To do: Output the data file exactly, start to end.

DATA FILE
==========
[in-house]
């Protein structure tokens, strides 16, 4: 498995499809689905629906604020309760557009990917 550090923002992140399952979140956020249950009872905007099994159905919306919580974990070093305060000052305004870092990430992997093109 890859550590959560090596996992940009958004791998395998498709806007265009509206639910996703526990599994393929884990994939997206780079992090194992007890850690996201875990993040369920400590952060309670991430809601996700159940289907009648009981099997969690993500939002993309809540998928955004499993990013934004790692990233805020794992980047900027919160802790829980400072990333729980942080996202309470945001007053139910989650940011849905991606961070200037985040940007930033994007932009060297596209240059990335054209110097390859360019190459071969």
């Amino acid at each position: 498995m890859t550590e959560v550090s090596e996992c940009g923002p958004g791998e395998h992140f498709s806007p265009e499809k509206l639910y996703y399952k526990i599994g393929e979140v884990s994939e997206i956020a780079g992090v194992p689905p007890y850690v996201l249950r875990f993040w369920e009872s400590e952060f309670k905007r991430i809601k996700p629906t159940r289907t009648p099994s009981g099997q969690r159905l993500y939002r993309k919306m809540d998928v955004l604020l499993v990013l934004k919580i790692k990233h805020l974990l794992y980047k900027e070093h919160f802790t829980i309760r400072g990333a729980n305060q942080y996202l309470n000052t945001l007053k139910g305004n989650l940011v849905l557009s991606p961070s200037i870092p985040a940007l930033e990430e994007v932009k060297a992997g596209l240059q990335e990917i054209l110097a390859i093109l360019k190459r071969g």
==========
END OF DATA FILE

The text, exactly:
[in-house]
């Protein structure tokens, strides 16, 4: 498995499809689905629906604020309760557009990917 550090923002992140399952979140956020249950009872905007099994159905919306919580974990070093305060000052305004870092990430992997093109 890859550590959560090596996992940009958004791998395998498709806007265009509206639910996703526990599994393929884990994939997206780079992090194992007890850690996201875990993040369920400590952060309670991430809601996700159940289907009648009981099997969690993500939002993309809540998928955004499993990013934004790692990233805020794992980047900027919160802790829980400072990333729980942080996202309470945001007053139910989650940011849905991606961070200037985040940007930033994007932009060297596209240059990335054209110097390859360019190459071969």
């Amino acid at each position: 498995m890859t550590e959560v550090s090596e996992c940009g923002p958004g791998e395998h992140f498709s806007p265009e499809k509206l639910y996703y399952k526990i599994g393929e979140v884990s994939e997206i956020a780079g992090v194992p689905p007890y850690v996201l249950r875990f993040w369920e009872s400590e952060f309670k905007r991430i809601k996700p629906t159940r289907t009648p099994s009981g099997q969690r159905l993500y939002r993309k919306m809540d998928v955004l604020l499993v990013l934004k919580i790692k990233h805020l974990l794992y980047k900027e070093h919160f802790t829980i309760r400072g990333a729980n305060q942080y996202l309470n000052t945001l007053k139910g305004n989650l940011v849905l557009s991606p961070s200037i870092p985040a940007l930033e990430e994007v932009k060297a992997g596209l240059q990335e990917i054209l110097a390859i093109l360019k190459r071969g």